The 2020 Nobel Prize in medicine or physiology has been jointly awarded to the group of scientists who discovered the Hepatitis C virus. Three researchers, Harvey J Alter, Michael Houghton and Charles M Rice, were revealed on Monday as this year’s laureates for the medical breakthrough touted as saving millions of lives.
In a statement, the Nobel Assembly said the isolation of Hepatitis C had marked a “landmark achievement in the ongoing battle against viral diseases” and had resulted in the creation of specific testing regimen and cures to essentially eliminate the illness around the world. This year’s prize comes at a particularly significant time for those working in the medical field, given the additional spotlight brought by coronavirus, but despite the pandemic’s huge effect on the world and its highlighting of the importance of science and medical research, the 2020 winner was not expected to be COVID-related. This is due to winners usually being picked from discoveries made years ago, and whom provided the basis of practical applications commonly used today.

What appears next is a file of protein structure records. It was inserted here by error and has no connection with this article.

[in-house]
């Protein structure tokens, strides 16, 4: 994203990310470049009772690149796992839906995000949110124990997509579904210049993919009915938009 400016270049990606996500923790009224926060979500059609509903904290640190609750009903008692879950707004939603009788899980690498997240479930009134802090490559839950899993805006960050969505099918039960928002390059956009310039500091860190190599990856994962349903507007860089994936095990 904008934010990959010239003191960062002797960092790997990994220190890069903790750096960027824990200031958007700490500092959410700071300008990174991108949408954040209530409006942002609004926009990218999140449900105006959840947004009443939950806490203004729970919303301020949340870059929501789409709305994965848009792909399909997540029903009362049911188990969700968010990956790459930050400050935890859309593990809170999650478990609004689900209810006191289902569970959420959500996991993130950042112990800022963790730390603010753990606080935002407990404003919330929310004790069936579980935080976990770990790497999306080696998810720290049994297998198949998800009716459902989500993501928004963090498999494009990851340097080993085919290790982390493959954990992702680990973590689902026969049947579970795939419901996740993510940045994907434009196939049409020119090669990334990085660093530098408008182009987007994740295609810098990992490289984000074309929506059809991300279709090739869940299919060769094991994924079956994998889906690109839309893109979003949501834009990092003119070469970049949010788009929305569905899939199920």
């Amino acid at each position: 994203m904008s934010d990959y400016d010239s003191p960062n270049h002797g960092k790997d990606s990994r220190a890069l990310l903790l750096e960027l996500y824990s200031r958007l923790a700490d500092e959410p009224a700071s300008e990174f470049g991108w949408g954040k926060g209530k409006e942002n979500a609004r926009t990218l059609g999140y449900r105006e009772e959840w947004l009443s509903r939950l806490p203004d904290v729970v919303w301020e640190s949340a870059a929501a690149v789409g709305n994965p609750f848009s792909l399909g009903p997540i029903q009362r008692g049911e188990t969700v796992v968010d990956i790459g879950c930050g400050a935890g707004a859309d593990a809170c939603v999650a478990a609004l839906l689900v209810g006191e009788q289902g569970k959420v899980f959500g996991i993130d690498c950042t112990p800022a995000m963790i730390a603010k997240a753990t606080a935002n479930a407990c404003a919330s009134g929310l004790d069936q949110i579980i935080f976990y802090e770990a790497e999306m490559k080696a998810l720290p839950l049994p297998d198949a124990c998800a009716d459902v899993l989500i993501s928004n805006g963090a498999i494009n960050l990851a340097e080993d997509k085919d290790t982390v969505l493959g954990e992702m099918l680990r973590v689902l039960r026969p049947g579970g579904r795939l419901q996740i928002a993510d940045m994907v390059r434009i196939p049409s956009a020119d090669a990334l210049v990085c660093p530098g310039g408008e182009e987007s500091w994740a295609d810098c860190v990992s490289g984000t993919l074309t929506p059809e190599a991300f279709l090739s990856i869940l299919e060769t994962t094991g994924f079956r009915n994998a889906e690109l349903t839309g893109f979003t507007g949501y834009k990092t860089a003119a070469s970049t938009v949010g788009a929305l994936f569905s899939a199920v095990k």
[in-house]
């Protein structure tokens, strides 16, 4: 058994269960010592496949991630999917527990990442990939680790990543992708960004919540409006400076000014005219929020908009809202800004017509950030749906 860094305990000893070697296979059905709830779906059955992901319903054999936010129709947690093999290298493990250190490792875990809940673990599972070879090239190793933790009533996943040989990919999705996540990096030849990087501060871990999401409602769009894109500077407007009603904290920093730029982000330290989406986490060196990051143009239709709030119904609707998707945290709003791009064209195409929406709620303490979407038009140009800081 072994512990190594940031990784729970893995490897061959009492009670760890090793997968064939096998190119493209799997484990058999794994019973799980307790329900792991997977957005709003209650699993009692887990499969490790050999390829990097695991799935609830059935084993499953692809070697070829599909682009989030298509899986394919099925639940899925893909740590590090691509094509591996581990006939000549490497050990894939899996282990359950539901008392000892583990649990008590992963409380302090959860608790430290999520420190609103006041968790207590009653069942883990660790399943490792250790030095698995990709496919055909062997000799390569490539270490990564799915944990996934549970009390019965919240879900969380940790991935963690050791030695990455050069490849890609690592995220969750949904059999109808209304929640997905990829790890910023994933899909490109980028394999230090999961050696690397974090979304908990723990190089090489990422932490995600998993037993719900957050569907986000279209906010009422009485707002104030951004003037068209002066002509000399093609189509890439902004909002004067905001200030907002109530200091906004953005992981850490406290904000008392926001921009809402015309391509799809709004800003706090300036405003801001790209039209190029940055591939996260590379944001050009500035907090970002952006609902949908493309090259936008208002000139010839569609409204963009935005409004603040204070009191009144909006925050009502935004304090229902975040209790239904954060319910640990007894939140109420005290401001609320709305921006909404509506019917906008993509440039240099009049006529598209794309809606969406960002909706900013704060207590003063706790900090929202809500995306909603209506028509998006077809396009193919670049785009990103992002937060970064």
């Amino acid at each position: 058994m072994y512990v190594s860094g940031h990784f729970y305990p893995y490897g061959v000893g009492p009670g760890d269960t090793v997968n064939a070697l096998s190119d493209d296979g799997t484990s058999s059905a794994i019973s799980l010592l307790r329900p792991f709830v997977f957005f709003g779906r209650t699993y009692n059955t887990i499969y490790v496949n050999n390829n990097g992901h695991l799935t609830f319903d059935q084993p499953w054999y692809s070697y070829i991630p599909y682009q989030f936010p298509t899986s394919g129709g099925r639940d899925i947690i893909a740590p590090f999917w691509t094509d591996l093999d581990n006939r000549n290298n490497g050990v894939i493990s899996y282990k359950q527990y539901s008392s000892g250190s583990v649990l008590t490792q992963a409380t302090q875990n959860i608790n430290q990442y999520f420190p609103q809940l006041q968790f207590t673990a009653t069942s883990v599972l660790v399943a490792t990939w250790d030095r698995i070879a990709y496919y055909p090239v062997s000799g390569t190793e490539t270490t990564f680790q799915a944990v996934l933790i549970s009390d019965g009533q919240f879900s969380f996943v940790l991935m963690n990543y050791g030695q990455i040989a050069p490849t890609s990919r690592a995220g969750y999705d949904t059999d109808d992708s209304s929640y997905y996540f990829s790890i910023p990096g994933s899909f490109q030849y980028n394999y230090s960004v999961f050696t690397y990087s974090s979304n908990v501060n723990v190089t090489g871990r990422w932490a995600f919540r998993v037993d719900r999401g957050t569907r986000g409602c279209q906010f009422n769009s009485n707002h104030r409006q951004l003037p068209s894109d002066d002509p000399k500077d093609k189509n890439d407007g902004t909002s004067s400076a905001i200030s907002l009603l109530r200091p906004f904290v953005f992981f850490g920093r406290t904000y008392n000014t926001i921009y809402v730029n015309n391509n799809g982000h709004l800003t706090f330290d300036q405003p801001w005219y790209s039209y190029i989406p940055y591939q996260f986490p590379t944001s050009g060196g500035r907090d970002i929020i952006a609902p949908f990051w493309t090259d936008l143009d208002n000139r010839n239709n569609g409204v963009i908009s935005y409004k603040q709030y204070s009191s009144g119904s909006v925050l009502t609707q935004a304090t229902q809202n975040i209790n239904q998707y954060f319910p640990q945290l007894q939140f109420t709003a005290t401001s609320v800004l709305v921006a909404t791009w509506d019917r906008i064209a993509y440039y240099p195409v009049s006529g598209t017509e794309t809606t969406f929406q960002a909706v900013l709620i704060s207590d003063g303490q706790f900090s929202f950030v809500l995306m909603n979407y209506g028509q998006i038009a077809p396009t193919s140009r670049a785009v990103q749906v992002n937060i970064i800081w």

The discovery of Hepatitis C in the late 1980s came as scientists grew increasingly concerned that tests for the Hepatitis B virus accounted for only a minority of the hepatitis cases resulting from blood transfusion. Hepatitis A, meanwhile, is not a blood-borne illness, and can be spread through close personal contact, to isolate the unknown infectious agent, Harvey J Alter was able to demonstrate that an as-yet unknown virus was the cause of chronic hepatitis, while Michael Houghton used an untested strategy to isolate the genome later called Hepatitis C.
Charles M Rice completed the discovery by gathering evidence to prove Hepatitis C alone could cause chronic hepatitis. The bodily effect of Hepatitis C is devastating when left untreated, and can ultimately be life-threatening, primarily attacking the liver, the virus can lead to serious scarring, known as cirrhosis, or cause deadly liver failure and cancer.
Alter, Houghton and Rice are now set to receive a gold medal for their Nobel award, along with prize money of 10 million Swedish kronor (€956,000) from a bequest left by Swedish inventor Alfred Nobel 124 years ago. This amount was recently increased to adjust for inflation.